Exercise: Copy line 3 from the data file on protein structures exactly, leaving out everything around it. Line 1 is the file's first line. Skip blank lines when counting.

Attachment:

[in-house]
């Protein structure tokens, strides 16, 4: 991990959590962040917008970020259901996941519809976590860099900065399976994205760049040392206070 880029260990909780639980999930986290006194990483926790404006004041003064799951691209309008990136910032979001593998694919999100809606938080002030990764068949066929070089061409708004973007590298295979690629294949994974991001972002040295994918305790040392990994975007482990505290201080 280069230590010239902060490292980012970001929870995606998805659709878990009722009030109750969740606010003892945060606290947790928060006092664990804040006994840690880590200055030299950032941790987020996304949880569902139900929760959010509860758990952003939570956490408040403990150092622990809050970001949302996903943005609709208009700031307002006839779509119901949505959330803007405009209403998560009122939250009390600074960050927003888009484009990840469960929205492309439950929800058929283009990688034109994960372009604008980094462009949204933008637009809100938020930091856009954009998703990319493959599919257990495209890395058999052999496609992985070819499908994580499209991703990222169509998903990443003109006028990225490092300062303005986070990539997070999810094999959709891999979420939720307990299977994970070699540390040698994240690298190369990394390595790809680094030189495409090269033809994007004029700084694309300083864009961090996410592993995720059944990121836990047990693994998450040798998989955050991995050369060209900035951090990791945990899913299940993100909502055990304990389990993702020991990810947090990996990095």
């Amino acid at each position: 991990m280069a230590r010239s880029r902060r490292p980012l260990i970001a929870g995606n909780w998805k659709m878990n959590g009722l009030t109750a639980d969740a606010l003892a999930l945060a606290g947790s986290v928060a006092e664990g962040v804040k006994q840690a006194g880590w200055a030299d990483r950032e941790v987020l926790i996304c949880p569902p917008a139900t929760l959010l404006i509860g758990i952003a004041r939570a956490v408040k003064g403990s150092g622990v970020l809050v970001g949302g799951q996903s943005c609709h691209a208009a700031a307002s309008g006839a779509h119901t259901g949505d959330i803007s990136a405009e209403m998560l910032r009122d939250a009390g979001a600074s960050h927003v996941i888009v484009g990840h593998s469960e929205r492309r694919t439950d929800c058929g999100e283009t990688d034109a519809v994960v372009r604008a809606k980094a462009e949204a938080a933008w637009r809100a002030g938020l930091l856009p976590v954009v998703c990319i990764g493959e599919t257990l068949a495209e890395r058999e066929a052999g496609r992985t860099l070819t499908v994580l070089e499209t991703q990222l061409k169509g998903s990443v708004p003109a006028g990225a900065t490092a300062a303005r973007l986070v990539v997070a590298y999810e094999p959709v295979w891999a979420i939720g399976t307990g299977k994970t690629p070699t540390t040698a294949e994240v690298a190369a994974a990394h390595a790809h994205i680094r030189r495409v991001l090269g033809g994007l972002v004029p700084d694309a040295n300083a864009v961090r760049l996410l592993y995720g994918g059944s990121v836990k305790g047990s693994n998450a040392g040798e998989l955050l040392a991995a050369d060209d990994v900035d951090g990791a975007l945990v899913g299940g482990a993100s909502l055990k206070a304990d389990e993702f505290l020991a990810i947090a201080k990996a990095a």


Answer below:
């Amino acid at each position: 991990m280069a230590r010239s880029r902060r490292p980012l260990i970001a929870g995606n909780w998805k659709m878990n959590g009722l009030t109750a639980d969740a606010l003892a999930l945060a606290g947790s986290v928060a006092e664990g962040v804040k006994q840690a006194g880590w200055a030299d990483r950032e941790v987020l926790i996304c949880p569902p917008a139900t929760l959010l404006i509860g758990i952003a004041r939570a956490v408040k003064g403990s150092g622990v970020l809050v970001g949302g799951q996903s943005c609709h691209a208009a700031a307002s309008g006839a779509h119901t259901g949505d959330i803007s990136a405009e209403m998560l910032r009122d939250a009390g979001a600074s960050h927003v996941i888009v484009g990840h593998s469960e929205r492309r694919t439950d929800c058929g999100e283009t990688d034109a519809v994960v372009r604008a809606k980094a462009e949204a938080a933008w637009r809100a002030g938020l930091l856009p976590v954009v998703c990319i990764g493959e599919t257990l068949a495209e890395r058999e066929a052999g496609r992985t860099l070819t499908v994580l070089e499209t991703q990222l061409k169509g998903s990443v708004p003109a006028g990225a900065t490092a300062a303005r973007l986070v990539v997070a590298y999810e094999p959709v295979w891999a979420i939720g399976t307990g299977k994970t690629p070699t540390t040698a294949e994240v690298a190369a994974a990394h390595a790809h994205i680094r030189r495409v991001l090269g033809g994007l972002v004029p700084d694309a040295n300083a864009v961090r760049l996410l592993y995720g994918g059944s990121v836990k305790g047990s693994n998450a040392g040798e998989l955050l040392a991995a050369d060209d990994v900035d951090g990791a975007l945990v899913g299940g482990a993100s909502l055990k206070a304990d389990e993702f505290l020991a990810i947090a201080k990996a990095a």